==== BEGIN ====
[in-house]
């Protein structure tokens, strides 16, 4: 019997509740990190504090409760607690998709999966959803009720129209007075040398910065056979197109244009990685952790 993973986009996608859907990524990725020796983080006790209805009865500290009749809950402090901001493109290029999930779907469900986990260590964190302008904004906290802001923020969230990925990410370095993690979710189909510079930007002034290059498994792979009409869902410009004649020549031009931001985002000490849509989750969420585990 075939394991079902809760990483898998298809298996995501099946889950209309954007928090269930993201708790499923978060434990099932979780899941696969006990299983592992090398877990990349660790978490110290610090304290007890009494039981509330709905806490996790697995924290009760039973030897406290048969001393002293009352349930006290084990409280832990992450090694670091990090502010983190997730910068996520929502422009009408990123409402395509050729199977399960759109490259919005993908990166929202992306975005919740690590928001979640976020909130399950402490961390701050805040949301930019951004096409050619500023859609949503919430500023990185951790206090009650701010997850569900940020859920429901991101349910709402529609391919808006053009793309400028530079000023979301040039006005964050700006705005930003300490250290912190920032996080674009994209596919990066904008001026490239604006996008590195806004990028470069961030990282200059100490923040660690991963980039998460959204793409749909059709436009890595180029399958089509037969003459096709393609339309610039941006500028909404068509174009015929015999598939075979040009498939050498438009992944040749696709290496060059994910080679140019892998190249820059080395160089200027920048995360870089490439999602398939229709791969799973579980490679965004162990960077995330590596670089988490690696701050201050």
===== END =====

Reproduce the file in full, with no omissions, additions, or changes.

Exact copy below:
[in-house]
């Protein structure tokens, strides 16, 4: 019997509740990190504090409760607690998709999966959803009720129209007075040398910065056979197109244009990685952790 993973986009996608859907990524990725020796983080006790209805009865500290009749809950402090901001493109290029999930779907469900986990260590964190302008904004906290802001923020969230990925990410370095993690979710189909510079930007002034290059498994792979009409869902410009004649020549031009931001985002000490849509989750969420585990 075939394991079902809760990483898998298809298996995501099946889950209309954007928090269930993201708790499923978060434990099932979780899941696969006990299983592992090398877990990349660790978490110290610090304290007890009494039981509330709905806490996790697995924290009760039973030897406290048969001393002293009352349930006290084990409280832990992450090694670091990090502010983190997730910068996520929502422009009408990123409402395509050729199977399960759109490259919005993908990166929202992306975005919740690590928001979640976020909130399950402490961390701050805040949301930019951004096409050619500023859609949503919430500023990185951790206090009650701010997850569900940020859920429901991101349910709402529609391919808006053009793309400028530079000023979301040039006005964050700006705005930003300490250290912190920032996080674009994209596919990066904008001026490239604006996008590195806004990028470069961030990282200059100490923040660690991963980039998460959204793409749909059709436009890595180029399958089509037969003459096709393609339309610039941006500028909404068509174009015929015999598939075979040009498939050498438009992944040749696709290496060059994910080679140019892998190249820059080395160089200027920048995360870089490439999602398939229709791969799973579980490679965004162990960077995330590596670089988490690696701050201050």